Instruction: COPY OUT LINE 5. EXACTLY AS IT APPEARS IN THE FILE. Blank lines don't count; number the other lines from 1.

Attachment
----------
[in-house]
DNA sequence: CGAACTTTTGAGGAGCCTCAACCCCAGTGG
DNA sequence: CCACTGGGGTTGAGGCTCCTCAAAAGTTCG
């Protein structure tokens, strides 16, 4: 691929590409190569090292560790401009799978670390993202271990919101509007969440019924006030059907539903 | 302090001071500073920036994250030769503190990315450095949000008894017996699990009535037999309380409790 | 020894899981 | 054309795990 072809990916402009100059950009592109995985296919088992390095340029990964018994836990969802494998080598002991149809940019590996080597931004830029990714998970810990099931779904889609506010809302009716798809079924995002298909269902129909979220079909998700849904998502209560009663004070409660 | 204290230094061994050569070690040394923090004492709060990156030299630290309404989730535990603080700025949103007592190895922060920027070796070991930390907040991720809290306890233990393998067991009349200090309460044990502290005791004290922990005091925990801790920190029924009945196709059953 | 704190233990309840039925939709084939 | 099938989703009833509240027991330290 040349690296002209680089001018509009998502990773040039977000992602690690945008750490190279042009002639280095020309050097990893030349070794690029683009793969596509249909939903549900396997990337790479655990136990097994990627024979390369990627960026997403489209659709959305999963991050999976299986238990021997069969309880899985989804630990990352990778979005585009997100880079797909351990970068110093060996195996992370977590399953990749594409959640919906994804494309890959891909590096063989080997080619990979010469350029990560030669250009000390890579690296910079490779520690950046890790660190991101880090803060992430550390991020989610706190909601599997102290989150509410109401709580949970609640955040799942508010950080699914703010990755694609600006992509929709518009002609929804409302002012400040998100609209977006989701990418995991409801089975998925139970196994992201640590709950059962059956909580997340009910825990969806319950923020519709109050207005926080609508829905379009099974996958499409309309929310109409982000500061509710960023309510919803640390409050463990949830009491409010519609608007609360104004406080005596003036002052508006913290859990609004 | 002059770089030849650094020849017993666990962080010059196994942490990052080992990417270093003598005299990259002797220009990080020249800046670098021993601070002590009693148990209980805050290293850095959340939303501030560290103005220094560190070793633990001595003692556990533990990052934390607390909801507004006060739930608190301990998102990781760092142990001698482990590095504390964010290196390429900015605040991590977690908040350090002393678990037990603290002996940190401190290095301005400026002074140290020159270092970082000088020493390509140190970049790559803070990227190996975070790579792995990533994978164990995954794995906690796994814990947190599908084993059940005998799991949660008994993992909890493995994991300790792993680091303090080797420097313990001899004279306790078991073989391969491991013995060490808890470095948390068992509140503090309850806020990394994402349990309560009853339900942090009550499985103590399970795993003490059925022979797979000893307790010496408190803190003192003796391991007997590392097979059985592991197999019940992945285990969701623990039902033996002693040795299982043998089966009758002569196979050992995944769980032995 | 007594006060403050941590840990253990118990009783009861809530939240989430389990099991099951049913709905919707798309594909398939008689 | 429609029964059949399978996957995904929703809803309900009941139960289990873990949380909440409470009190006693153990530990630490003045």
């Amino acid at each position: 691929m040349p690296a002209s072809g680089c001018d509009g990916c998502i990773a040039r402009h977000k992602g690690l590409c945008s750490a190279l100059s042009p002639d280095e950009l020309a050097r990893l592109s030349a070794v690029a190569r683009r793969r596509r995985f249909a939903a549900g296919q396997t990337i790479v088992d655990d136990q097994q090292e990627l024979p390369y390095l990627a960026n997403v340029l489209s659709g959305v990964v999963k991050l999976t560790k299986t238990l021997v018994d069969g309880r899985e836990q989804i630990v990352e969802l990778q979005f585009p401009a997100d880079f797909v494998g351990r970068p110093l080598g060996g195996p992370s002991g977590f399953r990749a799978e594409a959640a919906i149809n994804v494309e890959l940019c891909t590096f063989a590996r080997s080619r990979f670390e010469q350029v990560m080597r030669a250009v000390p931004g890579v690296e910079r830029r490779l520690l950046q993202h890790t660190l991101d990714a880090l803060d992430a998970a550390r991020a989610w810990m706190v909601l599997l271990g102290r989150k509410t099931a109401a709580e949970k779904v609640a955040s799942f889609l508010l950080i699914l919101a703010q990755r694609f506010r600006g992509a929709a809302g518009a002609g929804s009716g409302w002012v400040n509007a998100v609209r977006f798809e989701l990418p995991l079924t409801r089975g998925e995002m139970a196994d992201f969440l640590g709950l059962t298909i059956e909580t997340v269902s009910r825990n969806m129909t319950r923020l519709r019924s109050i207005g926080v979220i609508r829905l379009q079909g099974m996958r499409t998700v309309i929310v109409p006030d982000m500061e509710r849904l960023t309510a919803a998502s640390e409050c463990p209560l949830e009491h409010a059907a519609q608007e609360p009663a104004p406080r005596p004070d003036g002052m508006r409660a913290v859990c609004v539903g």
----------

């Amino acid at each position: 691929m040349p690296a002209s072809g680089c001018d509009g990916c998502i990773a040039r402009h977000k992602g690690l590409c945008s750490a190279l100059s042009p002639d280095e950009l020309a050097r990893l592109s030349a070794v690029a190569r683009r793969r596509r995985f249909a939903a549900g296919q396997t990337i790479v088992d655990d136990q097994q090292e990627l024979p390369y390095l990627a960026n997403v340029l489209s659709g959305v990964v999963k991050l999976t560790k299986t238990l021997v018994d069969g309880r899985e836990q989804i630990v990352e969802l990778q979005f585009p401009a997100d880079f797909v494998g351990r970068p110093l080598g060996g195996p992370s002991g977590f399953r990749a799978e594409a959640a919906i149809n994804v494309e890959l940019c891909t590096f063989a590996r080997s080619r990979f670390e010469q350029v990560m080597r030669a250009v000390p931004g890579v690296e910079r830029r490779l520690l950046q993202h890790t660190l991101d990714a880090l803060d992430a998970a550390r991020a989610w810990m706190v909601l599997l271990g102290r989150k509410t099931a109401a709580e949970k779904v609640a955040s799942f889609l508010l950080i699914l919101a703010q990755r694609f506010r600006g992509a929709a809302g518009a002609g929804s009716g409302w002012v400040n509007a998100v609209r977006f798809e989701l990418p995991l079924t409801r089975g998925e995002m139970a196994d992201f969440l640590g709950l059962t298909i059956e909580t997340v269902s009910r825990n969806m129909t319950r923020l519709r019924s109050i207005g926080v979220i609508r829905l379009q079909g099974m996958r499409t998700v309309i929310v109409p006030d982000m500061e509710r849904l960023t309510a919803a998502s640390e409050c463990p209560l949830e009491h409010a059907a519609q608007e609360p009663a104004p406080r005596p004070d003036g002052m508006r409660a913290v859990c609004v539903g």